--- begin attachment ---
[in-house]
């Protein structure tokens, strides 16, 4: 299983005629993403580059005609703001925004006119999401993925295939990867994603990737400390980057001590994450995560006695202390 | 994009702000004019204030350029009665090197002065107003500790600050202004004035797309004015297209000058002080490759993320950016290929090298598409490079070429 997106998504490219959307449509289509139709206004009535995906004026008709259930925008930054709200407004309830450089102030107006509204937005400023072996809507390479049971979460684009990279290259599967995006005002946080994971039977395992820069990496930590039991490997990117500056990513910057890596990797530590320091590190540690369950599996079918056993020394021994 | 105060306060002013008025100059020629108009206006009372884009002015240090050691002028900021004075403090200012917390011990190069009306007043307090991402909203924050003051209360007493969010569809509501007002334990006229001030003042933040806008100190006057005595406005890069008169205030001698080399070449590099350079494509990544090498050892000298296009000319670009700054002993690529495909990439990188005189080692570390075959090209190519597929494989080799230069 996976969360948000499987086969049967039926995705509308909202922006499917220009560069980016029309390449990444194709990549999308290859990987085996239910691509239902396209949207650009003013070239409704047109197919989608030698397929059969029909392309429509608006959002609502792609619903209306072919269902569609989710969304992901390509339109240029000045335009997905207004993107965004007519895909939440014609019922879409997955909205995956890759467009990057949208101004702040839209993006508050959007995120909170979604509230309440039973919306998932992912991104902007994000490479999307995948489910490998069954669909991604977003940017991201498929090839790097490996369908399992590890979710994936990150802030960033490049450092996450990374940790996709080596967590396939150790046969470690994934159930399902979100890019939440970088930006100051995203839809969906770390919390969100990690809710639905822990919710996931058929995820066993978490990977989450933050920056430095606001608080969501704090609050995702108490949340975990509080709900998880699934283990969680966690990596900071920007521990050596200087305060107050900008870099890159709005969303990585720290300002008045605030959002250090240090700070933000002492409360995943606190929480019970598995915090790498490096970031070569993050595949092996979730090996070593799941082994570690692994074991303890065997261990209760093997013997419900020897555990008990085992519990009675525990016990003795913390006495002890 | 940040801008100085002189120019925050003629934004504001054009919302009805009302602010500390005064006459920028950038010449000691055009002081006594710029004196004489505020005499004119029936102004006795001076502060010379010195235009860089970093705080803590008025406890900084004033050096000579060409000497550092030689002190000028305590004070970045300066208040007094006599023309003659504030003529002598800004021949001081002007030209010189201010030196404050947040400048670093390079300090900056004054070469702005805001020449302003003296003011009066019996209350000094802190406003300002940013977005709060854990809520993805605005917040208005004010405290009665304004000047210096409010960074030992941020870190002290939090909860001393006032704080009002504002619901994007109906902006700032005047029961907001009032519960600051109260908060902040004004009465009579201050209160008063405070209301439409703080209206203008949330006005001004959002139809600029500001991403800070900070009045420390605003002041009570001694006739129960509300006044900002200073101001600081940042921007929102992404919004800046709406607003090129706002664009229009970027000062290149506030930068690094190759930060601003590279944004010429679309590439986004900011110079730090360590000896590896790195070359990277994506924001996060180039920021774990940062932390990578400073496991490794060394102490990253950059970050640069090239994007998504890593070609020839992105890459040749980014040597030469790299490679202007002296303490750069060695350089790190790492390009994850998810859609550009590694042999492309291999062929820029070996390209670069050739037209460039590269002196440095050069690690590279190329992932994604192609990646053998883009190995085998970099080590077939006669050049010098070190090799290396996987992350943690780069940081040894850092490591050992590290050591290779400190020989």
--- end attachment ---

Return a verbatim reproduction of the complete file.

[in-house]
């Protein structure tokens, strides 16, 4: 299983005629993403580059005609703001925004006119999401993925295939990867994603990737400390980057001590994450995560006695202390 | 994009702000004019204030350029009665090197002065107003500790600050202004004035797309004015297209000058002080490759993320950016290929090298598409490079070429 997106998504490219959307449509289509139709206004009535995906004026008709259930925008930054709200407004309830450089102030107006509204937005400023072996809507390479049971979460684009990279290259599967995006005002946080994971039977395992820069990496930590039991490997990117500056990513910057890596990797530590320091590190540690369950599996079918056993020394021994 | 105060306060002013008025100059020629108009206006009372884009002015240090050691002028900021004075403090200012917390011990190069009306007043307090991402909203924050003051209360007493969010569809509501007002334990006229001030003042933040806008100190006057005595406005890069008169205030001698080399070449590099350079494509990544090498050892000298296009000319670009700054002993690529495909990439990188005189080692570390075959090209190519597929494989080799230069 996976969360948000499987086969049967039926995705509308909202922006499917220009560069980016029309390449990444194709990549999308290859990987085996239910691509239902396209949207650009003013070239409704047109197919989608030698397929059969029909392309429509608006959002609502792609619903209306072919269902569609989710969304992901390509339109240029000045335009997905207004993107965004007519895909939440014609019922879409997955909205995956890759467009990057949208101004702040839209993006508050959007995120909170979604509230309440039973919306998932992912991104902007994000490479999307995948489910490998069954669909991604977003940017991201498929090839790097490996369908399992590890979710994936990150802030960033490049450092996450990374940790996709080596967590396939150790046969470690994934159930399902979100890019939440970088930006100051995203839809969906770390919390969100990690809710639905822990919710996931058929995820066993978490990977989450933050920056430095606001608080969501704090609050995702108490949340975990509080709900998880699934283990969680966690990596900071920007521990050596200087305060107050900008870099890159709005969303990585720290300002008045605030959002250090240090700070933000002492409360995943606190929480019970598995915090790498490096970031070569993050595949092996979730090996070593799941082994570690692994074991303890065997261990209760093997013997419900020897555990008990085992519990009675525990016990003795913390006495002890 | 940040801008100085002189120019925050003629934004504001054009919302009805009302602010500390005064006459920028950038010449000691055009002081006594710029004196004489505020005499004119029936102004006795001076502060010379010195235009860089970093705080803590008025406890900084004033050096000579060409000497550092030689002190000028305590004070970045300066208040007094006599023309003659504030003529002598800004021949001081002007030209010189201010030196404050947040400048670093390079300090900056004054070469702005805001020449302003003296003011009066019996209350000094802190406003300002940013977005709060854990809520993805605005917040208005004010405290009665304004000047210096409010960074030992941020870190002290939090909860001393006032704080009002504002619901994007109906902006700032005047029961907001009032519960600051109260908060902040004004009465009579201050209160008063405070209301439409703080209206203008949330006005001004959002139809600029500001991403800070900070009045420390605003002041009570001694006739129960509300006044900002200073101001600081940042921007929102992404919004800046709406607003090129706002664009229009970027000062290149506030930068690094190759930060601003590279944004010429679309590439986004900011110079730090360590000896590896790195070359990277994506924001996060180039920021774990940062932390990578400073496991490794060394102490990253950059970050640069090239994007998504890593070609020839992105890459040749980014040597030469790299490679202007002296303490750069060695350089790190790492390009994850998810859609550009590694042999492309291999062929820029070996390209670069050739037209460039590269002196440095050069690690590279190329992932994604192609990646053998883009190995085998970099080590077939006669050049010098070190090799290396996987992350943690780069940081040894850092490591050992590290050591290779400190020989």